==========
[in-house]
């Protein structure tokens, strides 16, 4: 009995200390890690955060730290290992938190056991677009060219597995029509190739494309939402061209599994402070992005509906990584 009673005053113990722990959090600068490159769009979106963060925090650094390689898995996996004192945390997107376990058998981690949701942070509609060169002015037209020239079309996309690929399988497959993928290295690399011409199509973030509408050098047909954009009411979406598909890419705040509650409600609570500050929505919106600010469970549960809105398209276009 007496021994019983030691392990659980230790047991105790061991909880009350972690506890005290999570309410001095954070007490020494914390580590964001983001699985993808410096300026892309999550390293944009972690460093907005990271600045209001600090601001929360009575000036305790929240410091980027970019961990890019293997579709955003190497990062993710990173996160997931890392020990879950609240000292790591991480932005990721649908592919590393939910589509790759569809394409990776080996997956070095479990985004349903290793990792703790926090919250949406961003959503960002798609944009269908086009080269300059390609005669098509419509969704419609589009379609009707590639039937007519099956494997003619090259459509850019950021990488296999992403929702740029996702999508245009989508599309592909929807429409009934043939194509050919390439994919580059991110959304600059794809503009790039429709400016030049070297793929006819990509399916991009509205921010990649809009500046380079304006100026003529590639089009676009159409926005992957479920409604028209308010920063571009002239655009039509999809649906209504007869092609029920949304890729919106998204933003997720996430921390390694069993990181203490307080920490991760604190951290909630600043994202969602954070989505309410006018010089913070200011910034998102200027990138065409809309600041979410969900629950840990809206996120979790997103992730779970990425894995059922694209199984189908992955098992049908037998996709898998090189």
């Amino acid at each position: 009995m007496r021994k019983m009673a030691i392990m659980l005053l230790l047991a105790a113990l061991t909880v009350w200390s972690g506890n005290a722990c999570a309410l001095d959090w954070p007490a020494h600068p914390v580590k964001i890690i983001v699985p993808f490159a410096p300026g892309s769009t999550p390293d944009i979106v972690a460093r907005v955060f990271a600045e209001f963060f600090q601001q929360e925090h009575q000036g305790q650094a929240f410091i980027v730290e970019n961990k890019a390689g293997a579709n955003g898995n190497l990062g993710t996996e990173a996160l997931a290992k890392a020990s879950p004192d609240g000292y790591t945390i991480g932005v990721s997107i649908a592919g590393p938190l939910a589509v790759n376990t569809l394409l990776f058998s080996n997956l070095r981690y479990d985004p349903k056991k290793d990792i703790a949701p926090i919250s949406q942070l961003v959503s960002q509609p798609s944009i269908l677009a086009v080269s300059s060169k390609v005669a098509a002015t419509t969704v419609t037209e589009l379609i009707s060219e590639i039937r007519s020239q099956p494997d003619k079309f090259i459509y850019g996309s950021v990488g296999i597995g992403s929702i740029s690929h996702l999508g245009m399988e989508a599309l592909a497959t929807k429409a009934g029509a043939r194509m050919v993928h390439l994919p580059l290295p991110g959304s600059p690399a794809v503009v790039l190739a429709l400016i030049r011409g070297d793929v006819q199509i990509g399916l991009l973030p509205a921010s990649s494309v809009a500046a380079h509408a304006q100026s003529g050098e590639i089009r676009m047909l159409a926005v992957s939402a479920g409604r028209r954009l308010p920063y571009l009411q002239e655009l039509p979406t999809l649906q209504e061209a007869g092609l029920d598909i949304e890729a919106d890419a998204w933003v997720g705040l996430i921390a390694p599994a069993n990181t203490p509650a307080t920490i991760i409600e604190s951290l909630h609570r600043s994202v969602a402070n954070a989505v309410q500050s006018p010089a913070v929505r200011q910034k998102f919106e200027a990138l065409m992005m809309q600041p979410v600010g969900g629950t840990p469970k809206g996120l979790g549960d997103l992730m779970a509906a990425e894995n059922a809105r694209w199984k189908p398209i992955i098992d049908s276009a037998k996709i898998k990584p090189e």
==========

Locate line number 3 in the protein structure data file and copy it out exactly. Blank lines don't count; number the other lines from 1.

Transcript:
């Amino acid at each position: 009995m007496r021994k019983m009673a030691i392990m659980l005053l230790l047991a105790a113990l061991t909880v009350w200390s972690g506890n005290a722990c999570a309410l001095d959090w954070p007490a020494h600068p914390v580590k964001i890690i983001v699985p993808f490159a410096p300026g892309s769009t999550p390293d944009i979106v972690a460093r907005v955060f990271a600045e209001f963060f600090q601001q929360e925090h009575q000036g305790q650094a929240f410091i980027v730290e970019n961990k890019a390689g293997a579709n955003g898995n190497l990062g993710t996996e990173a996160l997931a290992k890392a020990s879950p004192d609240g000292y790591t945390i991480g932005v990721s997107i649908a592919g590393p938190l939910a589509v790759n376990t569809l394409l990776f058998s080996n997956l070095r981690y479990d985004p349903k056991k290793d990792i703790a949701p926090i919250s949406q942070l961003v959503s960002q509609p798609s944009i269908l677009a086009v080269s300059s060169k390609v005669a098509a002015t419509t969704v419609t037209e589009l379609i009707s060219e590639i039937r007519s020239q099956p494997d003619k079309f090259i459509y850019g996309s950021v990488g296999i597995g992403s929702i740029s690929h996702l999508g245009m399988e989508a599309l592909a497959t929807k429409a009934g029509a043939r194509m050919v993928h390439l994919p580059l290295p991110g959304s600059p690399a794809v503009v790039l190739a429709l400016i030049r011409g070297d793929v006819q199509i990509g399916l991009l973030p509205a921010s990649s494309v809009a500046a380079h509408a304006q100026s003529g050098e590639i089009r676009m047909l159409a926005v992957s939402a479920g409604r028209r954009l308010p920063y571009l009411q002239e655009l039509p979406t999809l649906q209504e061209a007869g092609l029920d598909i949304e890729a919106d890419a998204w933003v997720g705040l996430i921390a390694p599994a069993n990181t203490p509650a307080t920490i991760i409600e604190s951290l909630h609570r600043s994202v969602a402070n954070a989505v309410q500050s006018p010089a913070v929505r200011q910034k998102f919106e200027a990138l065409m992005m809309q600041p979410v600010g969900g629950t840990p469970k809206g996120l979790g549960d997103l992730m779970a509906a990425e894995n059922a809105r694209w199984k189908p398209i992955i098992d049908s276009a037998k996709i898998k990584p090189e």